Joe Okonkwo

Joe Okonkwo

By Steph Spector

Joe Okonkwo spent his fortieth birthday in Mexico City, binge-watching American reality TV shows in his hotel room because he felt he “hadn’t accomplished anything.”

What Joe wanted was to be a published writer. In Mexico…he felt his internal literary clock ticking.

“I always had a creative imagination,” Joe says, flashing back to his past. “I’ve always written: stories, plays, poetry.” And Joe had plenty of material to draw from, having grown up “all over the place” in New York, New Jersey, Michigan, Nigeria (where his father was from), Mississippi, and Texas, all between the time he was born and his ninth birthday.

When Joe was a preteen living in Houston, he split his time between reading about movie stars in the World Book Encyclopedia and writing his first novel—Conrad: City of the Demons. “It was about this drifter named Jerome Perkins who goes to this town where everyone is possessed by demons,” says Joe. “And then I totally revamped it as a romance called Hearts of Fire. I was hoping to get it published by Harlequin.”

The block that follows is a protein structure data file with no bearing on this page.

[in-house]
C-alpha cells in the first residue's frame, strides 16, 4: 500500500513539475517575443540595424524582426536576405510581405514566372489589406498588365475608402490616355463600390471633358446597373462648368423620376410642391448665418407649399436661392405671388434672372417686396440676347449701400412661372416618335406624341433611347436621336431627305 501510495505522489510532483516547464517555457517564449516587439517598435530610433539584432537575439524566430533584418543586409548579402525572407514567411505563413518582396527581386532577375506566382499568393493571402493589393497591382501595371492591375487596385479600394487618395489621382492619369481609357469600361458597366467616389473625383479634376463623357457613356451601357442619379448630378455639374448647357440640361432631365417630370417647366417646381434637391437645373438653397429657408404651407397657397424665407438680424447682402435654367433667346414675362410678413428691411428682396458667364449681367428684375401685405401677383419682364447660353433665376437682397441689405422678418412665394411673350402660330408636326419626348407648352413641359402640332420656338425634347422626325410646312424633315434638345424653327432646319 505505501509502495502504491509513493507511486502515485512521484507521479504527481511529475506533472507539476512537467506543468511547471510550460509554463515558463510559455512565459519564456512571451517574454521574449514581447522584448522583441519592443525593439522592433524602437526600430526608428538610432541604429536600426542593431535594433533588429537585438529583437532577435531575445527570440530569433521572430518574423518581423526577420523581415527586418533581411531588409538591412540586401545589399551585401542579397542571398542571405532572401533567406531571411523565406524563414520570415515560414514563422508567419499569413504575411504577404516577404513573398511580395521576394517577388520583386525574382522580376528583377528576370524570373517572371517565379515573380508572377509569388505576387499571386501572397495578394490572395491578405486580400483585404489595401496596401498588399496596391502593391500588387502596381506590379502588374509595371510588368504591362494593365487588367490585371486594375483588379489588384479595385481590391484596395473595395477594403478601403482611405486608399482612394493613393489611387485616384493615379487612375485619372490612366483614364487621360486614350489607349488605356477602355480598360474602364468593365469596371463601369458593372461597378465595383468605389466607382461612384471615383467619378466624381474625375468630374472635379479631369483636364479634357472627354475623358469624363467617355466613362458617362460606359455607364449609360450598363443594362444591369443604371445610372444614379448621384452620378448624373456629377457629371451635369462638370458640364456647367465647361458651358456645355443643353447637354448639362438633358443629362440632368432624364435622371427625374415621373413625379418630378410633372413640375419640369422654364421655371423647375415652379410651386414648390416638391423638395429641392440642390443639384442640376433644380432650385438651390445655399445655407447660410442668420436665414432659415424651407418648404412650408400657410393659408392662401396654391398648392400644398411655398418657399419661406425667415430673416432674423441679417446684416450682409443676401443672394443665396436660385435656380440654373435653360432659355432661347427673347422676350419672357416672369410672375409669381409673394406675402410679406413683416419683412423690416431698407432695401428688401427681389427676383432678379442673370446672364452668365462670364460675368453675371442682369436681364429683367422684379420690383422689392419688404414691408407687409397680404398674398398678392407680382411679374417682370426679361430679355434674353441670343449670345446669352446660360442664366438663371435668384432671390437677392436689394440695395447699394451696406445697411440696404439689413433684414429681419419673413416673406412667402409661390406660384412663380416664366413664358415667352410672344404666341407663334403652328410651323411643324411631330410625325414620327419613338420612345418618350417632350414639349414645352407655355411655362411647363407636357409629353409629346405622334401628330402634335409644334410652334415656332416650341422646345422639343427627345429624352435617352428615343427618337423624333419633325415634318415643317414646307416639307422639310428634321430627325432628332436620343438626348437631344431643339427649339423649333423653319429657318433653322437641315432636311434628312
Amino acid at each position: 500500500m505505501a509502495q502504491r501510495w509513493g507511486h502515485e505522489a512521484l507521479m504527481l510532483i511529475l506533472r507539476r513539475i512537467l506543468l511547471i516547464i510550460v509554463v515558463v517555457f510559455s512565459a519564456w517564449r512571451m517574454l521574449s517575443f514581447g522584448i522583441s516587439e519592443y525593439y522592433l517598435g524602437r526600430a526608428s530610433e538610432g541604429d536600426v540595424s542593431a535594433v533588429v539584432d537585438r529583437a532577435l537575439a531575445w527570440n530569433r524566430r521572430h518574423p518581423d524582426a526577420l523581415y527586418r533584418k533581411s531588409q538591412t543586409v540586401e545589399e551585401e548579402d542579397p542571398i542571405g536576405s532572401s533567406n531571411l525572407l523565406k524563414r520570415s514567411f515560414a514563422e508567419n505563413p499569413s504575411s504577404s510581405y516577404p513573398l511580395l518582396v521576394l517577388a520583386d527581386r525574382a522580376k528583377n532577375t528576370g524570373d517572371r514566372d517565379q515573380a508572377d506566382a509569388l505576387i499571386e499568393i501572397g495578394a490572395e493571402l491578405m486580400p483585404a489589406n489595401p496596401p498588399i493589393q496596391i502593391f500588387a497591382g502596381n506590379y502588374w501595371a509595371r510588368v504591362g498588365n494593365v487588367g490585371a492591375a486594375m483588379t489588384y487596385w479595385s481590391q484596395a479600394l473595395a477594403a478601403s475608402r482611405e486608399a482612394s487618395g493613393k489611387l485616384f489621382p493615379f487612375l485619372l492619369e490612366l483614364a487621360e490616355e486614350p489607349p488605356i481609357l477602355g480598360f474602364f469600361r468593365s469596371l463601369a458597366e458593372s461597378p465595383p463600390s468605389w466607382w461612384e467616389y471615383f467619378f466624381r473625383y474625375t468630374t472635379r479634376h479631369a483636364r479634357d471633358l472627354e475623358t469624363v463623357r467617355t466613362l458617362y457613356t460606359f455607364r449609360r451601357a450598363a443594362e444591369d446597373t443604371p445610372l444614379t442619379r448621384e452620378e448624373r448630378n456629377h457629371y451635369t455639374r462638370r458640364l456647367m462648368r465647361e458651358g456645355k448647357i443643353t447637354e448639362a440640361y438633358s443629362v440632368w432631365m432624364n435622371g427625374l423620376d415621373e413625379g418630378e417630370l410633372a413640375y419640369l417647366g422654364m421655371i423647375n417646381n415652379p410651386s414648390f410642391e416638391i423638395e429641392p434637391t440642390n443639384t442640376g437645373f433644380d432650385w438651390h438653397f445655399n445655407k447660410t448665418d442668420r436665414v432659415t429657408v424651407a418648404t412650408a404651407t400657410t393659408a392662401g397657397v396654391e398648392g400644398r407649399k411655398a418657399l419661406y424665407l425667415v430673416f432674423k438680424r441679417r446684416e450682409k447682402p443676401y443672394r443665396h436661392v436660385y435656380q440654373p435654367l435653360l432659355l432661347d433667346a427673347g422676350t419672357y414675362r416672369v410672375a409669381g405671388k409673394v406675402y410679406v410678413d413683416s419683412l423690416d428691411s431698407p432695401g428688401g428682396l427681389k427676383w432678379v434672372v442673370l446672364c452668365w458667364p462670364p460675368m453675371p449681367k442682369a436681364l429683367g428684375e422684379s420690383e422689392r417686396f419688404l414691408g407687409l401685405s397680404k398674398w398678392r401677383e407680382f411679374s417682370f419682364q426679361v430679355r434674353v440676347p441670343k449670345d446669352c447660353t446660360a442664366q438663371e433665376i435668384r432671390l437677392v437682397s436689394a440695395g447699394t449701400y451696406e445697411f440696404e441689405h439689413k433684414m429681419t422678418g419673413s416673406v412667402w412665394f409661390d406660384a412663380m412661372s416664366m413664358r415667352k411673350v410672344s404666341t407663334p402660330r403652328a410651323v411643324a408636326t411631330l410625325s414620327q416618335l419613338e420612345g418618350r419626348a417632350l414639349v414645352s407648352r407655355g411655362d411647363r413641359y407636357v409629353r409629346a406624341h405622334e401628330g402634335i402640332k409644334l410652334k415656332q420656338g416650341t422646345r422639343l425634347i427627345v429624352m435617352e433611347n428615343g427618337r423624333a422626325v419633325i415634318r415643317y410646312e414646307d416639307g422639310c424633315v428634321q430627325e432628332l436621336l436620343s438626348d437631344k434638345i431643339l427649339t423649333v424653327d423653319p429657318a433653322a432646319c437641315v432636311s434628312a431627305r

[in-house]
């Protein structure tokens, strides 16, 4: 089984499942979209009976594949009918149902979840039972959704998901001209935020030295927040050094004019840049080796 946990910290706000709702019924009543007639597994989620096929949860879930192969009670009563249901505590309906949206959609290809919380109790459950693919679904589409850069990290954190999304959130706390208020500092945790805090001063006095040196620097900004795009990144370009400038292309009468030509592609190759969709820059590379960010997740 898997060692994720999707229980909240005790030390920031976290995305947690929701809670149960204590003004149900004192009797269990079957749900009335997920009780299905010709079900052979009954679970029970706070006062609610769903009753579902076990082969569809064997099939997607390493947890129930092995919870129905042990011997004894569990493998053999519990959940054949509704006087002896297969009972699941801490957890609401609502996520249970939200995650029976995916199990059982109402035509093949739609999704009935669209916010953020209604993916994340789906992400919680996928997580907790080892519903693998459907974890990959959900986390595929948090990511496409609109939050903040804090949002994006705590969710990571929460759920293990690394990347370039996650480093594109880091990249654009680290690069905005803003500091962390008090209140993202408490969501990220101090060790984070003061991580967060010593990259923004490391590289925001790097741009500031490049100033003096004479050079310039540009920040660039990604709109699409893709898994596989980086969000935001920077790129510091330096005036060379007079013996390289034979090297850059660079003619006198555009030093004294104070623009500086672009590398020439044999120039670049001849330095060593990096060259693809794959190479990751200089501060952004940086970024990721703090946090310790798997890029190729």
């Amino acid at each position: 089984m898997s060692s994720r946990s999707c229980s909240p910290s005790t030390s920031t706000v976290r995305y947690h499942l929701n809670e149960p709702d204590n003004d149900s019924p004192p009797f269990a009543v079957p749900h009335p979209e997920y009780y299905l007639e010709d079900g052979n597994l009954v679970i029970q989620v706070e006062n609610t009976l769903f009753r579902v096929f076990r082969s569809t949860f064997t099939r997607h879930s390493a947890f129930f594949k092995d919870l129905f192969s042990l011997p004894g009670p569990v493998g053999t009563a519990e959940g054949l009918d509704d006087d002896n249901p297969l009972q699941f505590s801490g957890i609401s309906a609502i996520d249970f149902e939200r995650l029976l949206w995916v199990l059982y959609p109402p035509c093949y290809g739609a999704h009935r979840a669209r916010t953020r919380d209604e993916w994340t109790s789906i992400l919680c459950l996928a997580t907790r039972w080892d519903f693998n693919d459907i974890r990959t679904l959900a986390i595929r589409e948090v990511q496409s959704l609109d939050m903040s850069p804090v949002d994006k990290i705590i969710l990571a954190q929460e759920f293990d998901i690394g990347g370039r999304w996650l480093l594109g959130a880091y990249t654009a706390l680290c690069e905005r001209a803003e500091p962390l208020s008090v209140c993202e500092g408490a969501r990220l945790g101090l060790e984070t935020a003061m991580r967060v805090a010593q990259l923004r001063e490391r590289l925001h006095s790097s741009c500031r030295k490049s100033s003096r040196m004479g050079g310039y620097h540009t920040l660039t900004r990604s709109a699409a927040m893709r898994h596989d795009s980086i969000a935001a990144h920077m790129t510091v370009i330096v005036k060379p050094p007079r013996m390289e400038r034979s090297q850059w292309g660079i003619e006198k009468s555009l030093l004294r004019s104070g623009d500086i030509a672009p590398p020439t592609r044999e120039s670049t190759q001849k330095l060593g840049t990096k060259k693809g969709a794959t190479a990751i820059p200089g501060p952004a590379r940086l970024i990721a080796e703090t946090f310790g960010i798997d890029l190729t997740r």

Harlequin did not, unfortunately, publish Joe’s spicy, demonic romance, but he happily continued to write stories anyway. In the meantime, as his passion for the stage grew, Joe decided to study theater at the University of Houston. After some time working in children’s theater and with an artistic director in the area, Joe packed his things for New York City.

It was a writing contest in a magazine that inspired Joe to try his hand at getting published again. “The word limit was 1,500,” Joe says. “I had had this story in mind for a while, and I thought, oh yeah. I can write this in 1,500 words. And then of course it just kept going and going and going.”

Joe worked on his novel, an homage to the Harlem Renaissance, the 1920s, and Jazz-Age Paris, on and off for the next few years. Then, in order to support himself between theater jobs, Joe took a position at a phone company as a call service representative that was truly “awful”…and maybe marred his spirit a bit. In that Mexico hotel room in 2010, Joe realized he would have to buckle down if he ever wanted to find success.

“Later on that year, I applied for the MFA program at City College of New York and got in. And since then, the writing is something I’ve taken very seriously,” Joe says.

“Twelve years and 93,000 words later,” he smiles, remembering when Kensington Books finally published Jazz Moon, “I had a book.”